6 Tips for developing Atlassian Data Center Apps

(originally published in Medium)

In this article, I’ll share what my day-to-day work is like developing Java applications, primarily for Confluence.

Use Docker

All my projects contain a customized docker-compose.yml file, which allows me to start and stop different instances with just two clicks from within IntelliJ. This isolates every work, makes it extremely easy to set up a new container, and allows me to update the used Confluence (or Jira) version just changing the official Atlassian image number.

My basic configuration is bundled with a PostgreSQL service that has a database, user and password defined, and using the default port 5432 I can connect to the server through pgAdmin.

As for the Atlassian product, it already has all possible parameters configured (such as the license key, user, password, database, debugging settings…), so that just a few clicks after startup I have a working instance.

I also define some volumes, so that data is persisted and easily accessible from my system and, the most important point, I use Quickreload so that when I package my code it is automatically uploaded and reinstalled.

Docker also allows me to easily add any other services I might need, like the amazing MailHog email testing tool when I need to check the emails sent by my program.

The file look like this:

image: postgres:14-alpine
container_name: example-project-postgres-container
POSTGRES_DB: confluence
POSTGRES_USER: confluence
- '5432:5432'
- ./data/postgres:/var/lib/postgresql/data
- confluencenet

- postgresql
image: atlassian/confluence:8.5.11
container_name: example-project-confluence-container
- '8090:8090'
- '5005:5005'
- ./data/confluence:/var/atlassian/application-data/confluence
- ./releases:/home
JVM_SUPPORT_RECOMMENDED_ARGS: "-agentlib:jdwp=transport=dt_socket,server=y,suspend=n,address=*:5005 -Dupm.plugin.upload.enabled=true"
ATL_JDBC_URL: jdbc:postgresql://example-project-postgres-container:5432/confluence
ATL_JDBC_USER: confluence
ATL_DB_TYPE: postgresql
ATL_DB_DRIVER: org.postgresql.Driver
- confluencenet

confluencenet: {}

Do the Atlassian Tutorials

Maybe this is an obvious point, but you should check the tutorials that you can find here. The main problem, as always with Atlassian, is that the documentation is often confusing and completely out of date. I’ve found several cases where, after cloning the repo, the code won’t compile because of updates that happened after the text was written. Even worse, for some reason the pages say they’ve been updated recently, when it’s clear they haven’t.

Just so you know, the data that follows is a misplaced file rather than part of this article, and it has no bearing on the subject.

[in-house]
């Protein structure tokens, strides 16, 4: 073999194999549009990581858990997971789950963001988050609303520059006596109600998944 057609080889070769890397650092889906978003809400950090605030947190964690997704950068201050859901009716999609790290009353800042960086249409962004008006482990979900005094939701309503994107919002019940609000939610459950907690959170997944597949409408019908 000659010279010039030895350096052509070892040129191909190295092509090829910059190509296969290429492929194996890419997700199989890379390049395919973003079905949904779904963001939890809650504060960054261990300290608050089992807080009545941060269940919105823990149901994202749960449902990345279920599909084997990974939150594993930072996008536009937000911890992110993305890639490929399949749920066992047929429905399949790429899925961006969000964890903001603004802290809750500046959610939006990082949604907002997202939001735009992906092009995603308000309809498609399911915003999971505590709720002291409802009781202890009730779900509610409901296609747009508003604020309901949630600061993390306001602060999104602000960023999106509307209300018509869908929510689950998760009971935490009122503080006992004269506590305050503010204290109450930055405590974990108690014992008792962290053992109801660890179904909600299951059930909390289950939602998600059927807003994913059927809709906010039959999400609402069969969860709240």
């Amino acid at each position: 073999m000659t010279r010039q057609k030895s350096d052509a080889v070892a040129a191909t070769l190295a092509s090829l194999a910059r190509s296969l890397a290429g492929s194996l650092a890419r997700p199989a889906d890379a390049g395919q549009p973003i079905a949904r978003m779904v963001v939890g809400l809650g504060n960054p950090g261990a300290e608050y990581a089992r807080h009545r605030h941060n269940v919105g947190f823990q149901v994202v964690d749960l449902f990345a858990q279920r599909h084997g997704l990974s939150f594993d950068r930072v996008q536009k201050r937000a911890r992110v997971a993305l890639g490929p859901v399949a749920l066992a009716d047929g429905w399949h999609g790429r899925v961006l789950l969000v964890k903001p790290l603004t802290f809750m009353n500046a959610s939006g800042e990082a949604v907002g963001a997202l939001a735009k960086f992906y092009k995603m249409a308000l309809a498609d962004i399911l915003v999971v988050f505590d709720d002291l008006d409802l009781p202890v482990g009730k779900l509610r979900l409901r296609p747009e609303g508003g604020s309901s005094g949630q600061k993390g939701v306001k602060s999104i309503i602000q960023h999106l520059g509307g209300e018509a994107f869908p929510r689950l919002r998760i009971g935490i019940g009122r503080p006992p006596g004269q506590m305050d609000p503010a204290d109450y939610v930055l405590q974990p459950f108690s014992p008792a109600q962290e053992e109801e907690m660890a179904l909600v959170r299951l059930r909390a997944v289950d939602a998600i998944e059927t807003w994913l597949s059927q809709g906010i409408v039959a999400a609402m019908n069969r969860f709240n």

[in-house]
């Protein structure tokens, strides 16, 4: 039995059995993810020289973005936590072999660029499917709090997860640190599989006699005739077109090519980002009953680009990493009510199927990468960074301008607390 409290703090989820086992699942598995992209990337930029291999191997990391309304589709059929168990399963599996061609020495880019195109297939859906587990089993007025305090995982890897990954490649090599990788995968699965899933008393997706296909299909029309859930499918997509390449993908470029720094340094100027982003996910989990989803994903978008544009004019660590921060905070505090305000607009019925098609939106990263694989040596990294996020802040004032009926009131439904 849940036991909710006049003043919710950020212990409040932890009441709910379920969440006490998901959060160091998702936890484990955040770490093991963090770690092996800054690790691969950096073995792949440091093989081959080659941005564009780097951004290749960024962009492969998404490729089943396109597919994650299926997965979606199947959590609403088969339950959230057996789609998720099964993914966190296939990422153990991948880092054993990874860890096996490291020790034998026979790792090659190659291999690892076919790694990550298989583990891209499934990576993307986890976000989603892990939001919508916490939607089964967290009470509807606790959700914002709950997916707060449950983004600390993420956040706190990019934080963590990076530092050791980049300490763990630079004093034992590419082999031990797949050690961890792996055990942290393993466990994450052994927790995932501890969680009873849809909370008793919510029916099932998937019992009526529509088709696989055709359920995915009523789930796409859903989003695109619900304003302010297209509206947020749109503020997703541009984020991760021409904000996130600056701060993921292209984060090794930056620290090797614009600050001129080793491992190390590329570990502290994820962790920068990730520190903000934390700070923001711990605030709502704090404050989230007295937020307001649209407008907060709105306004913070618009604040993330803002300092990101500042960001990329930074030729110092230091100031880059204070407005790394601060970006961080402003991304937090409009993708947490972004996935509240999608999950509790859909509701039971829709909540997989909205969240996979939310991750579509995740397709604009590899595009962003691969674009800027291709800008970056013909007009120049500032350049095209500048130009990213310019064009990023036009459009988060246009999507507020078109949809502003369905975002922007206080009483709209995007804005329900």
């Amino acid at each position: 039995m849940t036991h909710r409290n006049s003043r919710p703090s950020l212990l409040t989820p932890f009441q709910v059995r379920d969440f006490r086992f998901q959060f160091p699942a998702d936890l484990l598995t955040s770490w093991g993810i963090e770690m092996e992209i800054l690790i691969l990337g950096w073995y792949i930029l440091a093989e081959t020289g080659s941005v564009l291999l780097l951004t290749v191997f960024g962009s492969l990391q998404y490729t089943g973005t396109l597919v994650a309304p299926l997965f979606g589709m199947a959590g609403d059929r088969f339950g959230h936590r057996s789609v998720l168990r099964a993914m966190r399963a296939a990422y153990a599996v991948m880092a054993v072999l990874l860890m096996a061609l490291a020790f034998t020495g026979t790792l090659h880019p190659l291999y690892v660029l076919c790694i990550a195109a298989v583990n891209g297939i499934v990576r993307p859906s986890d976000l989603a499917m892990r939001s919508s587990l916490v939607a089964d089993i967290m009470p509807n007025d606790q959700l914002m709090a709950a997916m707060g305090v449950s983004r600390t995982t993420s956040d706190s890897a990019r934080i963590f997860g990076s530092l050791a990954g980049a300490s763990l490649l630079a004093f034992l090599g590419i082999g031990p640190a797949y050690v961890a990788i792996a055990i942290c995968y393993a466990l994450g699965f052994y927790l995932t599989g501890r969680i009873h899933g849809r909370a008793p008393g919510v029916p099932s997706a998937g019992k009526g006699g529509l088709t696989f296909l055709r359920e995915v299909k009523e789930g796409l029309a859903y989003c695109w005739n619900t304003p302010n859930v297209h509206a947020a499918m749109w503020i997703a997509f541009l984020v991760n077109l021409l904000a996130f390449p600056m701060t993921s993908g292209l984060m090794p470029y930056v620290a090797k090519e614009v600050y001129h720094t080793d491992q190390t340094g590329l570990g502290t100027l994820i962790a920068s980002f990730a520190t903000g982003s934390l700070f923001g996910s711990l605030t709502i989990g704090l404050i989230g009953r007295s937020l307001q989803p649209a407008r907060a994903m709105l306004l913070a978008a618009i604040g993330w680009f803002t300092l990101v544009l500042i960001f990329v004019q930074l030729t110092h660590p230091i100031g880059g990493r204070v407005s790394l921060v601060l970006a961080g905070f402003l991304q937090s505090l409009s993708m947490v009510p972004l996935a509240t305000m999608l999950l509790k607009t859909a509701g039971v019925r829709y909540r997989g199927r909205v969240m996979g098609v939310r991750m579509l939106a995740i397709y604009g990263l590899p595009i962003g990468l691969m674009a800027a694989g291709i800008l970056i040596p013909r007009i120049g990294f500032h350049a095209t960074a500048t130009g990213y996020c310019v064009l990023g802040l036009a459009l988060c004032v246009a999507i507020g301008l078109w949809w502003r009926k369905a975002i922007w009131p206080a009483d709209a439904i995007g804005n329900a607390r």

Atlassian Javadoc

This is my main reference when looking for how or what classes I need to use when developing some functionality. I wish the documentation was more informative and better maintained, but it’s still really useful.

Search in the Developer Community

Not as active as other software projects, there is really valuable information in this community, and you have different categories depending on the platform you are developing on. If you can’t find what you’re looking for, you can always start a new thread, but you won’t always get a response.

Separate your app logic from the Atlassian related services

This is not directly Atlassian-related advice, but a general principle of single responsibility. Anyway, I’ve seen too much Confluence-related stuff mixed with platform-independent logic, which makes any change or update much more difficult. And believe me, it is very common to have to update your code to keep up with changes Atlassian makes to libraries.

In my projects, you will find classes like ProjectNameSpaceService, which handles all space-related functionality like finding a space by name, creating a new one, or getting a list of spaces starting with XXXX. Following this structure, there will also be a ProjectNamePageService or a ProjectNameLabelService.

Test Locally

With our Docker setup, it’s really easy and fast to run tests on our machine before uploading the app to the customer’s test server. Here are a few points:

  • Unit testing: Mockito will help you here, and you will see if your design is correct or not, if your code is easy to test (or does not show some unnecessary dependencies).
  • Test data: when the needed data becomes more complex, or there has to be a large amount of it, you need to create it automatically. If it’s just some simple setting like a page or a space, you can do it manually.
  • Integration Tests: sometimes you want to test the functionality of your code, but you need some of the services provided by Atlassian.

As of July 2024, I’m still using Adaptavist’s Arquillian library for the last two points, but it hasn’t received any new commits in a while, and it can be considered outdated, so I’m researching new alternatives.

That’s all for now, enjoy!